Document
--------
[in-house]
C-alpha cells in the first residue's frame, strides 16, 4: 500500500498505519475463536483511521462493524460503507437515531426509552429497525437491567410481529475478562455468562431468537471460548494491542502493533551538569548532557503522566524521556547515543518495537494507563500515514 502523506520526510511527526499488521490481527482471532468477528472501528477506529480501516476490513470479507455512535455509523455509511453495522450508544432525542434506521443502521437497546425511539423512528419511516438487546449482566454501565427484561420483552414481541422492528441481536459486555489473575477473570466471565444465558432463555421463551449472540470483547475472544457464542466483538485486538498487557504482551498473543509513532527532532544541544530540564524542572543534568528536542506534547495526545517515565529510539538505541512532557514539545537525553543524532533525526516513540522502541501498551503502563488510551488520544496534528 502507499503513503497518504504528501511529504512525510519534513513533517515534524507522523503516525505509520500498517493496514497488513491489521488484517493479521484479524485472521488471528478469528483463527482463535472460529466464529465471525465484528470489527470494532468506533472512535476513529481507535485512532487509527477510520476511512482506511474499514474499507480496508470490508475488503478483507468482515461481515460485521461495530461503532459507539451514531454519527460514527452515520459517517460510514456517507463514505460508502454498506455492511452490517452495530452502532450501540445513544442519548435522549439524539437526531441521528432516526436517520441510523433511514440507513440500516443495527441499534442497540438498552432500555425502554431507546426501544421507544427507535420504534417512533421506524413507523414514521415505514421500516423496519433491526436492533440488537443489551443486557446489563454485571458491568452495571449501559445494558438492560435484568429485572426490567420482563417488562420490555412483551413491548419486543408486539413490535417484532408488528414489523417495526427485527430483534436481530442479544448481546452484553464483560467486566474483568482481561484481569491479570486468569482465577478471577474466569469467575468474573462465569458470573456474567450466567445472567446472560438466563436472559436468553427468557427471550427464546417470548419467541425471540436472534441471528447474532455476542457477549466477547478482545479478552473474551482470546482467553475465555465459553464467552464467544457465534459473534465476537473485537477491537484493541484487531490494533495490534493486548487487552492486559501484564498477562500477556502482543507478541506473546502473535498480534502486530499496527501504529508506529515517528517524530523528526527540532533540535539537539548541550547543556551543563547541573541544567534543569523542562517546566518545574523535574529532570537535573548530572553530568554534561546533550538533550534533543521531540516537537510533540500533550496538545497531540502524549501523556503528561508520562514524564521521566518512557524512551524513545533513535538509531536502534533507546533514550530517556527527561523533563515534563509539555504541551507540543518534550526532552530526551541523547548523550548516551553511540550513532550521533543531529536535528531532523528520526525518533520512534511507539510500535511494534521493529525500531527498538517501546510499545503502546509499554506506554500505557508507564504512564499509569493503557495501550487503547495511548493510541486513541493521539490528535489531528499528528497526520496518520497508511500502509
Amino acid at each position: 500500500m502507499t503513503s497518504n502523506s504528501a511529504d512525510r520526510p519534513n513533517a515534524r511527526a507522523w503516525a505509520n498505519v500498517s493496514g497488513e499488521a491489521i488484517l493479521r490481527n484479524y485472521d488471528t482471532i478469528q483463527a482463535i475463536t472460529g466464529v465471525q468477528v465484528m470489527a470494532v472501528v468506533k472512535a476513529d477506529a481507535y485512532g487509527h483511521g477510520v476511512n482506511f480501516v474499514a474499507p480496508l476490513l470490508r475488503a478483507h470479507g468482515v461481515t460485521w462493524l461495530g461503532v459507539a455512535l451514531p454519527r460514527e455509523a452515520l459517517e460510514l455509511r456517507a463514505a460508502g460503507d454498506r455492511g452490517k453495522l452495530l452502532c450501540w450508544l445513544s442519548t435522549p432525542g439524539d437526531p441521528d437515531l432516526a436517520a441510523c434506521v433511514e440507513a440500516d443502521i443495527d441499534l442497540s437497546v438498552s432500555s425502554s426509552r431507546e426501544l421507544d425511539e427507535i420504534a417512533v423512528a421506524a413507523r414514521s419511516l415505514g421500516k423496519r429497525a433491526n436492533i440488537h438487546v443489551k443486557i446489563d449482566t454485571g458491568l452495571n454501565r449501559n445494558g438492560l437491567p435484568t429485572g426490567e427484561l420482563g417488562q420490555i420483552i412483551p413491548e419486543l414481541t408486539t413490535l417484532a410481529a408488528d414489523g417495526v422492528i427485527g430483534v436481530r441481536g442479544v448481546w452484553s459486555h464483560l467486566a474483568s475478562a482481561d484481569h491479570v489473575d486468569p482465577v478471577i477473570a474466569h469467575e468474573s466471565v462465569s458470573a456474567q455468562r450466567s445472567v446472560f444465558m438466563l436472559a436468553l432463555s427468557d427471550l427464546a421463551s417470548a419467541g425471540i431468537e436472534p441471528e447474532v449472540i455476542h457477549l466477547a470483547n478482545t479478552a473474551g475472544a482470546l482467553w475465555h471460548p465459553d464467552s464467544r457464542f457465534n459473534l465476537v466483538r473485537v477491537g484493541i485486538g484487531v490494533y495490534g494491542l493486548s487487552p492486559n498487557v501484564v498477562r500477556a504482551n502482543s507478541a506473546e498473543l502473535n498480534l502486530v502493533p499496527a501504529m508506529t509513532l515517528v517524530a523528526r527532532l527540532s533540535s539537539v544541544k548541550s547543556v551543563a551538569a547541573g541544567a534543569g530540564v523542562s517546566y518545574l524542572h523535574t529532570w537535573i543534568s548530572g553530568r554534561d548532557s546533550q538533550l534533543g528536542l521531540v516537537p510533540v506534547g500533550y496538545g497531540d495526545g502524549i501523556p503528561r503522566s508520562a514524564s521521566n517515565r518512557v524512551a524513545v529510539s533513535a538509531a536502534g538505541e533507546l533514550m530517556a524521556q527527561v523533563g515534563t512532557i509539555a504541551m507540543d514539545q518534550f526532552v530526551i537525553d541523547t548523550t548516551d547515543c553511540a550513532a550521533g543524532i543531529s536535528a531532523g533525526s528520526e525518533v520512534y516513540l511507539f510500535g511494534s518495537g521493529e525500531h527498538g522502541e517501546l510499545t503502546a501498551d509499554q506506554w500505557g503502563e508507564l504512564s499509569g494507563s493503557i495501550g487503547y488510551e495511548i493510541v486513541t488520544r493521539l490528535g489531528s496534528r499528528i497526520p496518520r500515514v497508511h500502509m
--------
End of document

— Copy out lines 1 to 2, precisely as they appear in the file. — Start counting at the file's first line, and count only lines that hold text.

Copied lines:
[in-house]
C-alpha cells in the first residue's frame, strides 16, 4: 500500500498505519475463536483511521462493524460503507437515531426509552429497525437491567410481529475478562455468562431468537471460548494491542502493533551538569548532557503522566524521556547515543518495537494507563500515514 502523506520526510511527526499488521490481527482471532468477528472501528477506529480501516476490513470479507455512535455509523455509511453495522450508544432525542434506521443502521437497546425511539423512528419511516438487546449482566454501565427484561420483552414481541422492528441481536459486555489473575477473570466471565444465558432463555421463551449472540470483547475472544457464542466483538485486538498487557504482551498473543509513532527532532544541544530540564524542572543534568528536542506534547495526545517515565529510539538505541512532557514539545537525553543524532533525526516513540522502541501498551503502563488510551488520544496534528 502507499503513503497518504504528501511529504512525510519534513513533517515534524507522523503516525505509520500498517493496514497488513491489521488484517493479521484479524485472521488471528478469528483463527482463535472460529466464529465471525465484528470489527470494532468506533472512535476513529481507535485512532487509527477510520476511512482506511474499514474499507480496508470490508475488503478483507468482515461481515460485521461495530461503532459507539451514531454519527460514527452515520459517517460510514456517507463514505460508502454498506455492511452490517452495530452502532450501540445513544442519548435522549439524539437526531441521528432516526436517520441510523433511514440507513440500516443495527441499534442497540438498552432500555425502554431507546426501544421507544427507535420504534417512533421506524413507523414514521415505514421500516423496519433491526436492533440488537443489551443486557446489563454485571458491568452495571449501559445494558438492560435484568429485572426490567420482563417488562420490555412483551413491548419486543408486539413490535417484532408488528414489523417495526427485527430483534436481530442479544448481546452484553464483560467486566474483568482481561484481569491479570486468569482465577478471577474466569469467575468474573462465569458470573456474567450466567445472567446472560438466563436472559436468553427468557427471550427464546417470548419467541425471540436472534441471528447474532455476542457477549466477547478482545479478552473474551482470546482467553475465555465459553464467552464467544457465534459473534465476537473485537477491537484493541484487531490494533495490534493486548487487552492486559501484564498477562500477556502482543507478541506473546502473535498480534502486530499496527501504529508506529515517528517524530523528526527540532533540535539537539548541550547543556551543563547541573541544567534543569523542562517546566518545574523535574529532570537535573548530572553530568554534561546533550538533550534533543521531540516537537510533540500533550496538545497531540502524549501523556503528561508520562514524564521521566518512557524512551524513545533513535538509531536502534533507546533514550530517556527527561523533563515534563509539555504541551507540543518534550526532552530526551541523547548523550548516551553511540550513532550521533543531529536535528531532523528520526525518533520512534511507539510500535511494534521493529525500531527498538517501546510499545503502546509499554506506554500505557508507564504512564499509569493503557495501550487503547495511548493510541486513541493521539490528535489531528499528528497526520496518520497508511500502509